Pam Webb

a writer's journey as a reader

Archive for the tag “romance”

POM: April 18

The Brownings provided one the most moving romances in literature. Robert writes to Elizabeth first as a fan, then as an admirer, and finally as confident and husband. Although older and ill, Elizabeth escapes the oppression of her father’s household and elopes with Robert to Italy, living out the remainder of her days in the bliss of her husband’s love. Okay, it probably wasn’t that perfect, but I do get a bit sentimental when I read poetry. I didn’t want to investigate this particular poem. I didn’t want to pop the bubble of how enduring love  remains through time by discovering he wasn’t looking for Elizabeth. I also wanted to believe she was perhaps just visiting friends, or had popped out for a gelato and would return. It would be too sad to think that she had passed away and he kept looking for her throughout their house. *sniff* Now and then mushy stuff is good to feast on.  Hope you appreciate R.B.’s poem as much I do.


Love in a Life

Robert Browning, 18121889

Room after room,
I hunt the house through
We inhabit together.
Heart, fear nothing, for, heart, thou shalt find her,
Next time, herself!—not the trouble behind her
Left in the curtain, the couch’s perfume!
As she brushed it, the cornice-wreath blossomed anew,—
Yon looking-glass gleamed at the wave of her feather.

Yet the day wears,
And door succeeds door;
I try the fresh fortune—
Range the wide house from the wing to the centre.
Still the same chance! she goes out as I enter.
Spend my whole day in the quest,—who cares?
But ‘tis twilight, you see,—with such suits to explore,
Such closets to search, such alcoves to importune!

image: pintrest

POM: April 16

Dunbar was one of the first African Americans recognized for his talent in poetry. This is almost magical in its lyric imagery. I can’t even think of trying to find a photograph that could possibly capture its radiance. Perhaps a Monet?

les Coquelicots



Invitation to Love

Paul Laurence Dunbar, 18721906

Come when the nights are bright with stars
Or come when the moon is mellow;
Come when the sun his golden bars
Drops on the hay-field yellow.
Come in the twilight soft and gray,
Come in the night or come in the day,
Come, O love, whene’er you may,
And you are welcome, welcome.

You are sweet, O Love, dear Love,
You are soft as the nesting dove.
Come to my heart and bring it to rest
As the bird flies home to its welcome nest.

Come when my heart is full of grief
Or when my heart is merry;
Come with the falling of the leaf
Or with the redd’ning cherry.
Come when the year’s first blossom blows,
Come when the summer gleams and glows,
Come with the winter’s drifting snows,
And you are welcome, welcome

Poet Appreciation: #5 Guest Poet

How do I love thee? Let me count the ways.
I love thee to the depth and breadth and height
My soul can reach, when feeling out of sight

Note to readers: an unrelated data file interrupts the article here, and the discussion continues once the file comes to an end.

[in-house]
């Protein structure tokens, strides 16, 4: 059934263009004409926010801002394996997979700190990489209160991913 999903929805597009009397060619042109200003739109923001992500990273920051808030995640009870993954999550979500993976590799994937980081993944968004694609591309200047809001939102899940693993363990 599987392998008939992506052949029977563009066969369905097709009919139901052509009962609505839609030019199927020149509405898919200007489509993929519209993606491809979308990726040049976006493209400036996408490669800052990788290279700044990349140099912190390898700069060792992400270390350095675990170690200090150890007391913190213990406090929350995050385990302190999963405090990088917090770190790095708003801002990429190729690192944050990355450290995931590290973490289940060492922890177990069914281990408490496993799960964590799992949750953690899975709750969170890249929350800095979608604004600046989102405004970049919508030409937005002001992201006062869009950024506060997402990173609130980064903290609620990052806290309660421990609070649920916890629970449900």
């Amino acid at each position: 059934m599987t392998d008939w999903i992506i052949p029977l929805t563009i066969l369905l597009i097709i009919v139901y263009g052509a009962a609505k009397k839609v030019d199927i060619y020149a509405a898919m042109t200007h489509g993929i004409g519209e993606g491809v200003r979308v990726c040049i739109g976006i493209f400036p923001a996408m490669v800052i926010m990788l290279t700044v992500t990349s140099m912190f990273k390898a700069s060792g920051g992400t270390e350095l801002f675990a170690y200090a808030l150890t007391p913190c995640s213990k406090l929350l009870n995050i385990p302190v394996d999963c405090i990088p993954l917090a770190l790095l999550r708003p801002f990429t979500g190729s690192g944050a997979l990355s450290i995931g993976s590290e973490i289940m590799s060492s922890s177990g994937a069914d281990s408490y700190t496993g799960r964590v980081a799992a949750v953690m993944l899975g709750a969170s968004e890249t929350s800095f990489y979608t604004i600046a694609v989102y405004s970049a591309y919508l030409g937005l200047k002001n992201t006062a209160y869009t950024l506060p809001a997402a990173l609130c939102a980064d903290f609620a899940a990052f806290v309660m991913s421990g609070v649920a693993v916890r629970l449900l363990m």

For the ends of Being and ideal Grace.
I love thee to the level of everyday’s
Most quiet need, by sun and candle-light.
I love thee freely, as men strive for Right;
I love thee purely, as they turn from Praise.
I love thee with the passion put to use
In my old griefs, and with my childhood’s faith.
I love thee with a love I seemed to lose
With my lost saints – I love thee with the breath,
Smiles, tears, of all my life! – and, if God choose,
I shall but love thee better after death.

Three guess on today’s most appropriate poem:

  • Nope, not Shakespeare–although it is Sonnet 43, it’s not his.
  • Nada–Dickinson has dashes, but not so much mush
  • Yup, Elizabeth Barrett Browning. And I know it’s almost cliché to have her famous Sonnet 43 as today’s poem (yes, though February was a couple of months ago, the 14th can still be a factor in choice), her love story is soooo romantic that it bears repeating–especially if you don’t know it.

ONCE upon a time, long ago, a young girl by the name of Elizabeth Barrett grew up with a very possessive and controlling father who had strange ideas about his children going off and getting married–like in “Not by the hair of my chinny chin chin!” Even though the young Elizabeth was pretty much imprisoned in her house by her father (shades of princess needing a prince) she became a famous poet.

One day a dashing younger man by the name of Robert Browning read one of Miss Barrett’s books of poetry and wrote her a letter. She wrote back. He wrote back. Well, before you know it they became pen pals with a serious romance brewing.

Big, bad, Dad Barrett would not let Elizabeth and Robert marry, at least he did not give his consent. So, of course Robert, a prince of a fellow, rescues the lovely princess of poetry, and they elope off to Italy. And yes, they DID live happily ever after. Big, bad, Dad Barrett never forgave them, but the Brownings remained blissfully happy in their famous marriage of pen and passion.

Now, that’s a great literary romance tale. So let’s celebrate with some good old Peanuts:

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